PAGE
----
Tuesday 17 December 2019


The battle between Chantelle Muteswa and Frank Buyanga over their four-year-old son saw Muteswa failing to obtain an urgent injunction stopping Buyanga from changing the minor’s surname until after a judicial review.

The Children’s Court last week ruled that Buyanga could have his name appear on the child’s birth certificate.

Muteswa, through her lawyers, Wilmot and Bennett, filed the urgent chamber application after Buyanga won the right to change the surname of their son.

Muteswa told the High Court in her urgent application that registration in his mother’s surname was in the boy’s best interests.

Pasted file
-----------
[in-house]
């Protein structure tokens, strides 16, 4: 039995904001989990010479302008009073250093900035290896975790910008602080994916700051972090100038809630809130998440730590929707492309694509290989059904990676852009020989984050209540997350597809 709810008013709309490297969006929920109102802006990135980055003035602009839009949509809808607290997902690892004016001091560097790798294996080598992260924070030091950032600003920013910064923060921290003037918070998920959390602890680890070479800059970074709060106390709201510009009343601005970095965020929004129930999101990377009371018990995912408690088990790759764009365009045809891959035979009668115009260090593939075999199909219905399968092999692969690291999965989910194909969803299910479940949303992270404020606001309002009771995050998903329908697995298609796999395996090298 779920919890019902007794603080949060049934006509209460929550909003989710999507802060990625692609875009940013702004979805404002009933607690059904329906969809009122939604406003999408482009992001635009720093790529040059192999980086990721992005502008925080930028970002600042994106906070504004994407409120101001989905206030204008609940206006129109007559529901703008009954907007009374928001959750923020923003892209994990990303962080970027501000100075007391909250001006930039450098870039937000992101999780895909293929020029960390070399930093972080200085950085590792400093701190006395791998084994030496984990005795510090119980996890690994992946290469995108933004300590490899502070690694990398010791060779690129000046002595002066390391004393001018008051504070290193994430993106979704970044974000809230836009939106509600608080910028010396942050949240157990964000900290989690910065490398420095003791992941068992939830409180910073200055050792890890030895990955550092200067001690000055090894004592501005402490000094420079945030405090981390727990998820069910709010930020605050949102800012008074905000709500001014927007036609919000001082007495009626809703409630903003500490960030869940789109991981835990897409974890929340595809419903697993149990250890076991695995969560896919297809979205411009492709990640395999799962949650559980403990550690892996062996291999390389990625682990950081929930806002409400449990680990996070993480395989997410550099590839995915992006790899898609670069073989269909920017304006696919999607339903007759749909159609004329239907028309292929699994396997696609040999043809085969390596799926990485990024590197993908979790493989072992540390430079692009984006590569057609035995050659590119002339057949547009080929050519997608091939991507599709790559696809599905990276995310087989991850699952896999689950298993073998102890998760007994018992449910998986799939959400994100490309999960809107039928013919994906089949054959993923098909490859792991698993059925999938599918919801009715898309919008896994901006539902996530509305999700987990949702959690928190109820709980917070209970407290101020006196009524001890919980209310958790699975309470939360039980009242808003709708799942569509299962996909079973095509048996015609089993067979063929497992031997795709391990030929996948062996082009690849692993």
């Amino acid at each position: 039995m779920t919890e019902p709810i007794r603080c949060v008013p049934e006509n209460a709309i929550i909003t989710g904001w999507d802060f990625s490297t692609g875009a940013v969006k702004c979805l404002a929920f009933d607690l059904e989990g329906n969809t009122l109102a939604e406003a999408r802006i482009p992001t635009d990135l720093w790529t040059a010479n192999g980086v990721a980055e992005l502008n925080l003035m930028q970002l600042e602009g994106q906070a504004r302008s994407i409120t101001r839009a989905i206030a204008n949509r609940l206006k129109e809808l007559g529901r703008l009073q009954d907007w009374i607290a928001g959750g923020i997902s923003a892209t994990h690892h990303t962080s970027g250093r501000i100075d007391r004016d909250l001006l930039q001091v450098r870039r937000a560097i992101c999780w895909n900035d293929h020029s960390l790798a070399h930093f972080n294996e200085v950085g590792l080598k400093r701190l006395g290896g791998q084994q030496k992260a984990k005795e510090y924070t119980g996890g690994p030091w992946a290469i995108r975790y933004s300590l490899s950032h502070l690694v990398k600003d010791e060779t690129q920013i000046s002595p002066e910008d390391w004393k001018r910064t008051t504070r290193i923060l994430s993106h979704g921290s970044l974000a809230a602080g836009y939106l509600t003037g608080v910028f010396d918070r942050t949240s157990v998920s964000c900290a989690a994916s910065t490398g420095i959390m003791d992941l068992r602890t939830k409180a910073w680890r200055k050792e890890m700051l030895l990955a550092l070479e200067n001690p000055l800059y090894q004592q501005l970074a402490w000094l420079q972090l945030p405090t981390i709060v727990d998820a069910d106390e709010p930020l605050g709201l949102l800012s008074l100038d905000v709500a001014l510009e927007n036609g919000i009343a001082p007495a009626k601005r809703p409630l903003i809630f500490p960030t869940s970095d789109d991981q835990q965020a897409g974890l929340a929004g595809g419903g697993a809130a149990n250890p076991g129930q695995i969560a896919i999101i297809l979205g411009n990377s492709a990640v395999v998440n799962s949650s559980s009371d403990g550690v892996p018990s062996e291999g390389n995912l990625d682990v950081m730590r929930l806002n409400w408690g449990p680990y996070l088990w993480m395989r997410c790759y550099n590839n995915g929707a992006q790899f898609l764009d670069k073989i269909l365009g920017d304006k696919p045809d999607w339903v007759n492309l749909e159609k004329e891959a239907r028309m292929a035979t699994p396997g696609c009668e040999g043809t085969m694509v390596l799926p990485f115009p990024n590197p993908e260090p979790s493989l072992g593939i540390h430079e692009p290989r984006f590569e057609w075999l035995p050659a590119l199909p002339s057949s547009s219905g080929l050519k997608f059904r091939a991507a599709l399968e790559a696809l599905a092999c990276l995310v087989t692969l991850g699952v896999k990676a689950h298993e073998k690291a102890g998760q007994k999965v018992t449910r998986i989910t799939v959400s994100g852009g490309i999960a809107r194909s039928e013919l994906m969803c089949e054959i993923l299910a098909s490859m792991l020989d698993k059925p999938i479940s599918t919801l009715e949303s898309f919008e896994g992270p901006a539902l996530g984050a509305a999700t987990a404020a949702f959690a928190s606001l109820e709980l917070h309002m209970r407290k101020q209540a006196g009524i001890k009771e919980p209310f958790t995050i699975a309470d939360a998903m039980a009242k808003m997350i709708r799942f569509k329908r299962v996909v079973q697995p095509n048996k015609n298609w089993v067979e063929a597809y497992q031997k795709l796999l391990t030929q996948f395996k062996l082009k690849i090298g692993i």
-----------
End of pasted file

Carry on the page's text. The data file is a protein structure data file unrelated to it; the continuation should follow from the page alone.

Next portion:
She further argued that the High Court was the upper guardian of the minor child and is enjoined by the Constitution to provide him with adequate protection, including confirming and enforcing an existing court order relating to his custody and safeguarding him from reasonable fears that he may be removed from its protection.

The Children’s Court confirmed on May 27, 2019 that Muteswa had sole custody.
But her lawyers said she had been disposed of physical custody of the child since 1 July, 2019, a prolonged period of over 150 days. 

Buyanga had tried unsuccessfully on the strength of a defective notice of appeal to the Supreme Court to secure the removal of the boy from Zimbabwe despite an order barring him from doing so granted by the High Court.
The two used to stay together in Sandton, South Africa, before they ended their relationship. Herald


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